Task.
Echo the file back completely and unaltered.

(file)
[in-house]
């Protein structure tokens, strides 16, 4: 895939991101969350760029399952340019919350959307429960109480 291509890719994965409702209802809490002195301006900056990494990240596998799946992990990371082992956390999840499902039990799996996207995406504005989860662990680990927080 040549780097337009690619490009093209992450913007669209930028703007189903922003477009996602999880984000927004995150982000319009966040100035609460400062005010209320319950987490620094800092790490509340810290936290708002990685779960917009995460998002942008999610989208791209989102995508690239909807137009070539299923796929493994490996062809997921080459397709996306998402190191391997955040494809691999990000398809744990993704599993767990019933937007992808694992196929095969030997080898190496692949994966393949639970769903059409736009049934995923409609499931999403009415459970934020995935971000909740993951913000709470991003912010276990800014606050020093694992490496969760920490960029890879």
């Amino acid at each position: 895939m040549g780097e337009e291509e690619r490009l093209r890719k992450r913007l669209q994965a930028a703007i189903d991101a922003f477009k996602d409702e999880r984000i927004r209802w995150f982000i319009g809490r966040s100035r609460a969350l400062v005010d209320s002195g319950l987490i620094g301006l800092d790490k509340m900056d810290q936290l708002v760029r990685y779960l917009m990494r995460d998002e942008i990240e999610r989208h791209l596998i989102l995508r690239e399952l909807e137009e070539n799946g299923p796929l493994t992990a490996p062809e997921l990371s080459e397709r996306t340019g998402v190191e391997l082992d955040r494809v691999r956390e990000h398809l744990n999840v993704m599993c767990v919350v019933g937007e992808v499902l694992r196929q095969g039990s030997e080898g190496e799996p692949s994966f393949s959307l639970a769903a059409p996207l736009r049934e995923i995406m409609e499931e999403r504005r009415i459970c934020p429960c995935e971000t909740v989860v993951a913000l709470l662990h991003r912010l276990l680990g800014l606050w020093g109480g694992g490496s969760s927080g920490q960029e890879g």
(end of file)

[in-house]
């Protein structure tokens, strides 16, 4: 895939991101969350760029399952340019919350959307429960109480 291509890719994965409702209802809490002195301006900056990494990240596998799946992990990371082992956390999840499902039990799996996207995406504005989860662990680990927080 040549780097337009690619490009093209992450913007669209930028703007189903922003477009996602999880984000927004995150982000319009966040100035609460400062005010209320319950987490620094800092790490509340810290936290708002990685779960917009995460998002942008999610989208791209989102995508690239909807137009070539299923796929493994490996062809997921080459397709996306998402190191391997955040494809691999990000398809744990993704599993767990019933937007992808694992196929095969030997080898190496692949994966393949639970769903059409736009049934995923409609499931999403009415459970934020995935971000909740993951913000709470991003912010276990800014606050020093694992490496969760920490960029890879």
């Amino acid at each position: 895939m040549g780097e337009e291509e690619r490009l093209r890719k992450r913007l669209q994965a930028a703007i189903d991101a922003f477009k996602d409702e999880r984000i927004r209802w995150f982000i319009g809490r966040s100035r609460a969350l400062v005010d209320s002195g319950l987490i620094g301006l800092d790490k509340m900056d810290q936290l708002v760029r990685y779960l917009m990494r995460d998002e942008i990240e999610r989208h791209l596998i989102l995508r690239e399952l909807e137009e070539n799946g299923p796929l493994t992990a490996p062809e997921l990371s080459e397709r996306t340019g998402v190191e391997l082992d955040r494809v691999r956390e990000h398809l744990n999840v993704m599993c767990v919350v019933g937007e992808v499902l694992r196929q095969g039990s030997e080898g190496e799996p692949s994966f393949s959307l639970a769903a059409p996207l736009r049934e995923i995406m409609e499931e999403r504005r009415i459970c934020p429960c995935e971000t909740v989860v993951a913000l709470l662990h991003r912010l276990l680990g800014l606050w020093g109480g694992g490496s969760s927080g920490q960029e890879g």